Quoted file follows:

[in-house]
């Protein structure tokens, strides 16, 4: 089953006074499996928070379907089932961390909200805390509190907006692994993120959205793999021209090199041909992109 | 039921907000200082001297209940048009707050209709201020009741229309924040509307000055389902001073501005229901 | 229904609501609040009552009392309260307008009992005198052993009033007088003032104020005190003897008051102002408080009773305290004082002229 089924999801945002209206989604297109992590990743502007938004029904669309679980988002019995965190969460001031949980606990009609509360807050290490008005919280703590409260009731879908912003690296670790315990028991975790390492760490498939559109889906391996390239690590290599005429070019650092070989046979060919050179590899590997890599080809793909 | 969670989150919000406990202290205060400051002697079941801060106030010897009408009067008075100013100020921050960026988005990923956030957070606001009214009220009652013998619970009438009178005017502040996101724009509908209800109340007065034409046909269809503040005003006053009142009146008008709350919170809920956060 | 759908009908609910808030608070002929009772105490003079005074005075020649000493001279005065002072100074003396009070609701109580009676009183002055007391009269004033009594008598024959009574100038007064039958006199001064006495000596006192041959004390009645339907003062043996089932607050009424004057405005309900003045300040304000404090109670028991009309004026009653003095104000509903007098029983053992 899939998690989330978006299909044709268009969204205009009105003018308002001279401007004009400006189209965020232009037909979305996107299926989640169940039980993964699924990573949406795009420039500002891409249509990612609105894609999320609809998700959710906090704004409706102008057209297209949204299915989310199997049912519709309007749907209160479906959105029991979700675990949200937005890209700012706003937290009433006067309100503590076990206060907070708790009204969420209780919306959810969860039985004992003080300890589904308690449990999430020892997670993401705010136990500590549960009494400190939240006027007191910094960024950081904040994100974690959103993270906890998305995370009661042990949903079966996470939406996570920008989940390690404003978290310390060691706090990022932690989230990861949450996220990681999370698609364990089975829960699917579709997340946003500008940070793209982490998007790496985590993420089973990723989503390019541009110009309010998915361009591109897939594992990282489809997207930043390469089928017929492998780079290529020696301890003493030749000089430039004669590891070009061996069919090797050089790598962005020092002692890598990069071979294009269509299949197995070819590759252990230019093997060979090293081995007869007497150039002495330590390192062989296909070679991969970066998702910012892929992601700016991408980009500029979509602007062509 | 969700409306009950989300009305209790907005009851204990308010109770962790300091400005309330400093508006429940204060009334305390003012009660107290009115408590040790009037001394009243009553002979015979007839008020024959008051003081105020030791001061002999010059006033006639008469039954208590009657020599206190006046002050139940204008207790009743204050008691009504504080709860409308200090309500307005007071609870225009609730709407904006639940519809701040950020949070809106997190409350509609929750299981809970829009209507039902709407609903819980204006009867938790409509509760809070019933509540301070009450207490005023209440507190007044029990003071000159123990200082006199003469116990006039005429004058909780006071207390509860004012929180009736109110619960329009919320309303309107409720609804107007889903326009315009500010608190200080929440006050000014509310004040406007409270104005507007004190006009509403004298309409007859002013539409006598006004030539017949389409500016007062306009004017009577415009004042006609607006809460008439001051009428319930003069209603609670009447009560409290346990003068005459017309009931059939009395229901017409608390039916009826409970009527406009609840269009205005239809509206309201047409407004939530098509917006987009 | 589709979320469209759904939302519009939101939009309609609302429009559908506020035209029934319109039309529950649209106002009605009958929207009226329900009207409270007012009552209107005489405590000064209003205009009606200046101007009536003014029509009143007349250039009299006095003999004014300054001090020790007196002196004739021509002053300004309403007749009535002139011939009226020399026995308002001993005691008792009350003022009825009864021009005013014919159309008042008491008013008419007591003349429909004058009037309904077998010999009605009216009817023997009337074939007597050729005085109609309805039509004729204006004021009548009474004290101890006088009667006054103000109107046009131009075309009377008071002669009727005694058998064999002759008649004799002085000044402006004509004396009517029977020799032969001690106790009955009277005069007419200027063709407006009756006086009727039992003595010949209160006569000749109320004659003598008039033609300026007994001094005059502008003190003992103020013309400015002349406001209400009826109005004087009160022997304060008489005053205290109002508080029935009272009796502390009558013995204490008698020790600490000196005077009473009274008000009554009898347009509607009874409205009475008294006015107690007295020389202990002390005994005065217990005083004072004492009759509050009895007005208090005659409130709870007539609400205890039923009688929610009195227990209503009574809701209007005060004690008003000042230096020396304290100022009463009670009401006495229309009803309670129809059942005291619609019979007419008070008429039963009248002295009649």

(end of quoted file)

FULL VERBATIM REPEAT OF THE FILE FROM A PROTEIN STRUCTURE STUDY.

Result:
[in-house]
């Protein structure tokens, strides 16, 4: 089953006074499996928070379907089932961390909200805390509190907006692994993120959205793999021209090199041909992109 | 039921907000200082001297209940048009707050209709201020009741229309924040509307000055389902001073501005229901 | 229904609501609040009552009392309260307008009992005198052993009033007088003032104020005190003897008051102002408080009773305290004082002229 089924999801945002209206989604297109992590990743502007938004029904669309679980988002019995965190969460001031949980606990009609509360807050290490008005919280703590409260009731879908912003690296670790315990028991975790390492760490498939559109889906391996390239690590290599005429070019650092070989046979060919050179590899590997890599080809793909 | 969670989150919000406990202290205060400051002697079941801060106030010897009408009067008075100013100020921050960026988005990923956030957070606001009214009220009652013998619970009438009178005017502040996101724009509908209800109340007065034409046909269809503040005003006053009142009146008008709350919170809920956060 | 759908009908609910808030608070002929009772105490003079005074005075020649000493001279005065002072100074003396009070609701109580009676009183002055007391009269004033009594008598024959009574100038007064039958006199001064006495000596006192041959004390009645339907003062043996089932607050009424004057405005309900003045300040304000404090109670028991009309004026009653003095104000509903007098029983053992 899939998690989330978006299909044709268009969204205009009105003018308002001279401007004009400006189209965020232009037909979305996107299926989640169940039980993964699924990573949406795009420039500002891409249509990612609105894609999320609809998700959710906090704004409706102008057209297209949204299915989310199997049912519709309007749907209160479906959105029991979700675990949200937005890209700012706003937290009433006067309100503590076990206060907070708790009204969420209780919306959810969860039985004992003080300890589904308690449990999430020892997670993401705010136990500590549960009494400190939240006027007191910094960024950081904040994100974690959103993270906890998305995370009661042990949903079966996470939406996570920008989940390690404003978290310390060691706090990022932690989230990861949450996220990681999370698609364990089975829960699917579709997340946003500008940070793209982490998007790496985590993420089973990723989503390019541009110009309010998915361009591109897939594992990282489809997207930043390469089928017929492998780079290529020696301890003493030749000089430039004669590891070009061996069919090797050089790598962005020092002692890598990069071979294009269509299949197995070819590759252990230019093997060979090293081995007869007497150039002495330590390192062989296909070679991969970066998702910012892929992601700016991408980009500029979509602007062509 | 969700409306009950989300009305209790907005009851204990308010109770962790300091400005309330400093508006429940204060009334305390003012009660107290009115408590040790009037001394009243009553002979015979007839008020024959008051003081105020030791001061002999010059006033006639008469039954208590009657020599206190006046002050139940204008207790009743204050008691009504504080709860409308200090309500307005007071609870225009609730709407904006639940519809701040950020949070809106997190409350509609929750299981809970829009209507039902709407609903819980204006009867938790409509509760809070019933509540301070009450207490005023209440507190007044029990003071000159123990200082006199003469116990006039005429004058909780006071207390509860004012929180009736109110619960329009919320309303309107409720609804107007889903326009315009500010608190200080929440006050000014509310004040406007409270104005507007004190006009509403004298309409007859002013539409006598006004030539017949389409500016007062306009004017009577415009004042006609607006809460008439001051009428319930003069209603609670009447009560409290346990003068005459017309009931059939009395229901017409608390039916009826409970009527406009609840269009205005239809509206309201047409407004939530098509917006987009 | 589709979320469209759904939302519009939101939009309609609302429009559908506020035209029934319109039309529950649209106002009605009958929207009226329900009207409270007012009552209107005489405590000064209003205009009606200046101007009536003014029509009143007349250039009299006095003999004014300054001090020790007196002196004739021509002053300004309403007749009535002139011939009226020399026995308002001993005691008792009350003022009825009864021009005013014919159309008042008491008013008419007591003349429909004058009037309904077998010999009605009216009817023997009337074939007597050729005085109609309805039509004729204006004021009548009474004290101890006088009667006054103000109107046009131009075309009377008071002669009727005694058998064999002759008649004799002085000044402006004509004396009517029977020799032969001690106790009955009277005069007419200027063709407006009756006086009727039992003595010949209160006569000749109320004659003598008039033609300026007994001094005059502008003190003992103020013309400015002349406001209400009826109005004087009160022997304060008489005053205290109002508080029935009272009796502390009558013995204490008698020790600490000196005077009473009274008000009554009898347009509607009874409205009475008294006015107690007295020389202990002390005994005065217990005083004072004492009759509050009895007005208090005659409130709870007539609400205890039923009688929610009195227990209503009574809701209007005060004690008003000042230096020396304290100022009463009670009401006495229309009803309670129809059942005291619609019979007419008070008429039963009248002295009649």